CHARLOTTE, NC (WBTV) - Matthew Sparks has had coughing and wheezing fits since he was three years old.
The 16 year old also deals with difficult allergic episodes during certain times of the year.
"For a while it seemed like every year we'd find a new trigger," said Matthew.
"I'm definitely allergic to cats, pollen also triggers my allergies, dust mites, and I'm somewhat allergic to dogs."
Contrary to popular belief, experts say seasonal allergies and asthma attacks don't only strike in the spring and fall months
"Charlotte is one of those cities where pretty much its ten month allergy season. Because we have the trees in the spring, we have the grass in the summer and then we have the weeds in the fall and as you know we usually have a very short winter."
Allergist and immunologist Dr. Maeve O'Connor's says grass pollens and mold spores are the most common allergy triggers during the summer.
"My asthma tends to flare up when I have allergy triggers and my allergies often flare up when my asthma triggers so they kind of interconnect," said Matthew.
A lot of times allergies are inherited and Dr. O'Connor says there's really nothing you can do to prevent them, but there are ways to minimize their effects.
"There's over the counter medications as well as prescription and then of course there're allergy shots which are very effective in preventing allergies from progressing and also preventing asthma from either occurring or progressing worse than it originally was," said Dr. O'Connor.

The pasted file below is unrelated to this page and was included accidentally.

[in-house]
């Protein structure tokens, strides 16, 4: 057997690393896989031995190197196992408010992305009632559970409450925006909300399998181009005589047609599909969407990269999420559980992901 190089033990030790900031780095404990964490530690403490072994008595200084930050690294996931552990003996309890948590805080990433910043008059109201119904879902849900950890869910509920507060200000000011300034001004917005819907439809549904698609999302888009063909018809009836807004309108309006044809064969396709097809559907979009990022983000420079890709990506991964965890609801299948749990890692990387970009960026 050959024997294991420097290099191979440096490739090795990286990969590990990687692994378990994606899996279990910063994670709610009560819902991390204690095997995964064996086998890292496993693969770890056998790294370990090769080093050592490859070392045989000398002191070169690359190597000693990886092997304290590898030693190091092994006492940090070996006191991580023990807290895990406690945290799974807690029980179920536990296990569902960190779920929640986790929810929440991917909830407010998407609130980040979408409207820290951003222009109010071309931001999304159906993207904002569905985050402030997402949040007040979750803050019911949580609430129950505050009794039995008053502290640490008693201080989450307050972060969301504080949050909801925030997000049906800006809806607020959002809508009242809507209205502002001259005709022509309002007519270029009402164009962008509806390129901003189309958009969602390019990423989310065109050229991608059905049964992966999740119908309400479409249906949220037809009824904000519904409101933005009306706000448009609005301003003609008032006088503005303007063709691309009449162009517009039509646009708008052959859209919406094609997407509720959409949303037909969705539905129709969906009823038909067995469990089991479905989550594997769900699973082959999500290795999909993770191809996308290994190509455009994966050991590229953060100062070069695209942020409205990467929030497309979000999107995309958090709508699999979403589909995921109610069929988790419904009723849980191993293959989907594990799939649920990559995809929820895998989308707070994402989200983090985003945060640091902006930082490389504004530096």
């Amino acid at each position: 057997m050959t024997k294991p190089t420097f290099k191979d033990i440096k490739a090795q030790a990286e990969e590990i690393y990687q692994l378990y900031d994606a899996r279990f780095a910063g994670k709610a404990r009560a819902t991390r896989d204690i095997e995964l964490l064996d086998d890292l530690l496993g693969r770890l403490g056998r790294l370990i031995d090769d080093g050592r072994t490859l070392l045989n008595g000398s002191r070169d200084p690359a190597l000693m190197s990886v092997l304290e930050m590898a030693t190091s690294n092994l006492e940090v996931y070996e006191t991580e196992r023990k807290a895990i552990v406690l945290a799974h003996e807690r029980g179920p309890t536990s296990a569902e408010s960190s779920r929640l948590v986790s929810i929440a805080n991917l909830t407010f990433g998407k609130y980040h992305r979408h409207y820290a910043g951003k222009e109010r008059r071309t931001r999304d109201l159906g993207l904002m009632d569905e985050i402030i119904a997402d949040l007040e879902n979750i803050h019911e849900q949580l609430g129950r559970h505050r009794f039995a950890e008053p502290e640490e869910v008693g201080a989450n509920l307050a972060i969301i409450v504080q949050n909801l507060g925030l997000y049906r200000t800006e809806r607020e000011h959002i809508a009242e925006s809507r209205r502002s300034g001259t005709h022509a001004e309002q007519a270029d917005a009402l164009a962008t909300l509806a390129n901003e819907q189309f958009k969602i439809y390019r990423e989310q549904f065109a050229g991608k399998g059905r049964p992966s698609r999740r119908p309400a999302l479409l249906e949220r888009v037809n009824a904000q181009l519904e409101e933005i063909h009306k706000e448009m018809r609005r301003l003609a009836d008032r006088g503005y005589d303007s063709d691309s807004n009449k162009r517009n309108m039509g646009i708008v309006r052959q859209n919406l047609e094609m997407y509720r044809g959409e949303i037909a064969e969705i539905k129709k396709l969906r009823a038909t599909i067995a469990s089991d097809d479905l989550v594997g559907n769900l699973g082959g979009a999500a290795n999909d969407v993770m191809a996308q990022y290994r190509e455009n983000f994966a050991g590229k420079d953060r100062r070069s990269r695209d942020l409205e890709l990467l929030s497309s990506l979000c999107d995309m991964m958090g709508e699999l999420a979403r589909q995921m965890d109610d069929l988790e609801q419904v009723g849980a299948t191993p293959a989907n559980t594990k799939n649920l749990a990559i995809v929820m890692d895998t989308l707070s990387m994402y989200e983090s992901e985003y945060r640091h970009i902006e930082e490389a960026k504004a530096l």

She says specific allergy testing is a must.
"Get the appropriate testing done by a board certified allergist immunologist then If you have the knowledge of what your triggers are you can avoid them," said O'Connor.
And avoidance is the key.
"I know what my triggers are and thanks to Dr. O'Conner we've managed to get it under control."
Traditional allergy testing included the skin prick test where the doctor would place an allergen in the skin and look for a reaction.
But now there's new allergy testing where doctors can actually look at particular allergens at a molecular level.
Dr. O'Connor says the results are more detailed helping diagnose patients more appropriately.